Colson on Common Grace
Religion & Liberty Online

Colson on Common Grace

Chuck ColsonOn of Chuck Colson’s heroes was Abraham Kuyper, and when we set out to publish a translation of Kuyper’s three volumes on the topic of common grace, Chuck was happy to support the project.

Here’s what he said about the first selection from the larger translation project, Wisdom & Wonder: Common Grace in Science & Art:

Abraham Kuyper was a profound theologian, an encyclopedic thinker, and a deeply spiritual man who believed that it is the believer’s task ‘to know God in all his works.’ In a day when secular science is seeking to establish hegemony over all knowing, and when postmodern art is threatening to bring an end to art, Kuyper’s solid, Biblical insights can help to restore perspective and sanity to these two critical areas of creation.

But Chuck likewise inspired others in the quest to understand the implications of Christ’s lordship over all areas of human life. Gabe Lyons and Jon Tyson said this of Colson in their foreword to Wisdom & Wonder:

Like many, we were first introduced to Kuyper’s work indirectly through famed evangelical Chuck Colson when he exclaimed in his book, How Now Shall We Live?, that “Christians are called to redeem entire cultures, not just individuals.”

That single declaration changes everything. It reveals a truth that many Christians have forgotten, that we as Christians have a role, indeed a responsibility, to be involved in renewing every realm of the world. Nothing is to be left untouched by the transformative power of the Gospel. This was the influence of Kuyper.

And it was the influence of Colson, I would add. Colson understood himself in large part as a popularizer of Kuyper’s ideas about Christ’s lordship, common grace, and worldview.

Gabe Lyons, who is the founder of Q Ideas, also passes along a 2007 interview conducted with Chuck Colson, in which “Chuck describes, in his own words, the legacy he hopes to leave behind.” Gabe says here too that Colson’s book, How Now Shall We Live?, “changed everything for me.”

Here’s what Chuck says about common grace in that interview:

Common grace is a term that’s fallen into disuse in modern times, but the reformers understood it to be God’s grace spilled out in life for the benefit of non-believers as well as believers. Saving grace is grace which transforms us. Common grace is, to the just and the unjust alike, experienced when God’s people do what God’s people are supposed to do. It was also was used in the Reformation era as a synonym because it was less offensive than saving grace to people of the natural law.

We believe that God spoke into being the universe, and spoke to us and revealed to us the eternal, immutable laws—which go back to the beginning of creation. I think people can access those, non-believers and it’s one of the ways they know the truth. That was a little bit offensive to the reformers so they used the term common grace in lieu of natural law. But it’s the outworking of God that affects believers, as well as nonbelievers, all people in society.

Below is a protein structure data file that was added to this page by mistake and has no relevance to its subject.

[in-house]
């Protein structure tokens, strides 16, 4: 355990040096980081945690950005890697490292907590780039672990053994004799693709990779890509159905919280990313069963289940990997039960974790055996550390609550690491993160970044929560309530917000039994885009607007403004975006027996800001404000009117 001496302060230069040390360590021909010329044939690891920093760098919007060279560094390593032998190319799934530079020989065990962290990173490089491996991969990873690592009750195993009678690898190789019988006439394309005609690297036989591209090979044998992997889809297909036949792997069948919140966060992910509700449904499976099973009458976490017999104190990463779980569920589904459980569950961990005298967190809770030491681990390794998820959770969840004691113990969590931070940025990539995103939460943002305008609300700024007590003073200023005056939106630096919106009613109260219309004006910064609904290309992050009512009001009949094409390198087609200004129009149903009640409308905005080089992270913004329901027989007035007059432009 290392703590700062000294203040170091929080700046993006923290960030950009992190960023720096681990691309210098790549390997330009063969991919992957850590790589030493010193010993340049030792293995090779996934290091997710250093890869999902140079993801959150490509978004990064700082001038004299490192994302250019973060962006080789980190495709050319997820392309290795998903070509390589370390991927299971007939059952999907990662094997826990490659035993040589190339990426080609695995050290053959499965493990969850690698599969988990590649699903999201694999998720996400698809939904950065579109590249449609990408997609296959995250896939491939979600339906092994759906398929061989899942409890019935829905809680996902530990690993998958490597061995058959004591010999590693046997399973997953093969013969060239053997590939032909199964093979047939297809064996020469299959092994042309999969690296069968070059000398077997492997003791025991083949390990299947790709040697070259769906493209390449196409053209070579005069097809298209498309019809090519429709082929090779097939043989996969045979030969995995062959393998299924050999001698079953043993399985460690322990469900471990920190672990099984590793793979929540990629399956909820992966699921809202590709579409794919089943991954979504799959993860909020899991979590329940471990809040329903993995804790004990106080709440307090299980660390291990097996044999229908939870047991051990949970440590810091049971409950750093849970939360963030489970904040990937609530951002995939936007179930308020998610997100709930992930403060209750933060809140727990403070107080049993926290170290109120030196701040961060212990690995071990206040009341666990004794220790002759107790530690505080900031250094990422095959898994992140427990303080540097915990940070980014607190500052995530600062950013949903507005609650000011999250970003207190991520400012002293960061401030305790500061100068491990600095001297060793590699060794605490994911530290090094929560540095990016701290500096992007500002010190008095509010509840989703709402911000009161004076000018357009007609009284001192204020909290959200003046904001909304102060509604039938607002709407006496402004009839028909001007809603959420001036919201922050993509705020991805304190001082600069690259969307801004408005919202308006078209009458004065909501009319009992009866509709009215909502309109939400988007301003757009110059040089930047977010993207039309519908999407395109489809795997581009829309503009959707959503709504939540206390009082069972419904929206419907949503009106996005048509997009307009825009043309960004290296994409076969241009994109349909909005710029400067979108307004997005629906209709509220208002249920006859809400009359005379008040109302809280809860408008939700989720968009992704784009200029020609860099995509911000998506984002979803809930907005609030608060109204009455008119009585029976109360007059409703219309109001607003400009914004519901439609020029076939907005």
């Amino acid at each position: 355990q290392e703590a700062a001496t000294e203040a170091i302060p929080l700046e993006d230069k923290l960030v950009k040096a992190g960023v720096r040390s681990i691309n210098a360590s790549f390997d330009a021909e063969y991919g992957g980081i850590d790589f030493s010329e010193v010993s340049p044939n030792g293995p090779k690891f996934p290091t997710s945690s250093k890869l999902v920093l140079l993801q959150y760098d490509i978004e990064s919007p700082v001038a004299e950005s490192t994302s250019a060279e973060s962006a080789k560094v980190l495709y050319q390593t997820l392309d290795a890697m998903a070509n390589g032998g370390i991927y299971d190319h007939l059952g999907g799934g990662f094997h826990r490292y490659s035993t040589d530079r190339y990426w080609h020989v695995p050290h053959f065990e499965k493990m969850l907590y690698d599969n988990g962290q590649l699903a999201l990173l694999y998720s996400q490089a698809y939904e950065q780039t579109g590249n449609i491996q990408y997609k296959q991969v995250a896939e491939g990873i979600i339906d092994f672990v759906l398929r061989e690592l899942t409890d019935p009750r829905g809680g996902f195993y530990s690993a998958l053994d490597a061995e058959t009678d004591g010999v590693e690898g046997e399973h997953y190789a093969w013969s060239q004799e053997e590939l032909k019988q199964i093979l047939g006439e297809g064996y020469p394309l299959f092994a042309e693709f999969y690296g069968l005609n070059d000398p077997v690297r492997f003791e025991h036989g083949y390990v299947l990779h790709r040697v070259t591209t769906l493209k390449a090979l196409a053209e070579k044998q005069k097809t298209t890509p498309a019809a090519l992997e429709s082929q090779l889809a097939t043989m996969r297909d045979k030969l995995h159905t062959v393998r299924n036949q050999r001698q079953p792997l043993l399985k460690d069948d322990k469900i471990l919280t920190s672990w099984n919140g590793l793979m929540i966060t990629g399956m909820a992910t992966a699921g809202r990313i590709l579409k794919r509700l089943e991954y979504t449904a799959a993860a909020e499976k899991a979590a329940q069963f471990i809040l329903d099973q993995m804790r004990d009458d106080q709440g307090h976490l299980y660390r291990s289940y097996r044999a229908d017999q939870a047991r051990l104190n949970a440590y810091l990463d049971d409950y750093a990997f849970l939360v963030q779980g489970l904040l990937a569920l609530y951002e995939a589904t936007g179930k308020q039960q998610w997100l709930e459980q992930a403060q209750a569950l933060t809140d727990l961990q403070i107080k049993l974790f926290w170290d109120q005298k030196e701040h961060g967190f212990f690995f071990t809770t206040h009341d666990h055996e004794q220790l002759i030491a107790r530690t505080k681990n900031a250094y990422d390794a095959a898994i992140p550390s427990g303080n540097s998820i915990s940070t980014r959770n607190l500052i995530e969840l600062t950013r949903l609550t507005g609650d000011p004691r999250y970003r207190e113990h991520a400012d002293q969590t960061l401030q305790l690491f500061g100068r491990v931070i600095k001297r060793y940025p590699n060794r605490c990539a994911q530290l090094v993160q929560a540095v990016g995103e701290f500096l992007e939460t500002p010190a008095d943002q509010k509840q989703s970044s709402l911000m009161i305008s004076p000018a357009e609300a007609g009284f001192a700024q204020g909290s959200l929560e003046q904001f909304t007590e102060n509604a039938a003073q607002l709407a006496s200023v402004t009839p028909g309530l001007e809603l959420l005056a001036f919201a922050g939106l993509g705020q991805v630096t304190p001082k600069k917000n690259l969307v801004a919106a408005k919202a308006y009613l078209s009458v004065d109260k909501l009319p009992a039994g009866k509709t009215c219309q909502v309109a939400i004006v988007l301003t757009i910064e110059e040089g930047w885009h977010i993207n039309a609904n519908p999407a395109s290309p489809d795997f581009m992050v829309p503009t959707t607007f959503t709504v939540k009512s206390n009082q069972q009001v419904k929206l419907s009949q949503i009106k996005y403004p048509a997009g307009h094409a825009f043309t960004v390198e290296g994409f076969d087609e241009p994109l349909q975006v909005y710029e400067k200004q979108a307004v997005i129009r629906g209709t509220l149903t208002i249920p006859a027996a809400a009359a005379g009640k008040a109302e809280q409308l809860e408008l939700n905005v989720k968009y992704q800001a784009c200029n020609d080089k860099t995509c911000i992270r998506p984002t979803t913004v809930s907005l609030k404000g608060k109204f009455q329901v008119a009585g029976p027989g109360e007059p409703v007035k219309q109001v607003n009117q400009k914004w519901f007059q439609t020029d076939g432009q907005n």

If Christians are doing what they’re supposed to be doing—being the light, exercising their cultural responsibilities—then common grace is going to be shared abroad for the good of believers and non-believers.

And if you haven’t seen Chuck’s story as told through his last interview, be sure to check out “Like I Am.”

Jordan J. Ballor

Jordan J. Ballor (Dr. theol., University of Zurich; Ph.D., Calvin Theological Seminary) is director of research at the Center for Religion, Culture & Democracy, an initiative of the First Liberty Institute. He has previously held research positions at the Acton Institute and Vrije Universiteit Amsterdam, and has authored multiple books, including a forthcoming introduction to the public theology of Abraham Kuyper. Working with Lexham Press, he served as a general editor for the 12 volume Abraham Kuyper Collected Works in Public Theology series, and his research can be found in publications including Journal of Markets & Morality, Journal of Religion, Scottish Journal of Theology, Reformation & Renaissance Review, Journal of the History of Economic Thought, Faith & Economics, and Calvin Theological Journal. He is also associate director of the Junius Institute for Digital Reformation Research at Calvin Theological Seminary and the Henry Institute for the Study of Christianity & Politics at Calvin University.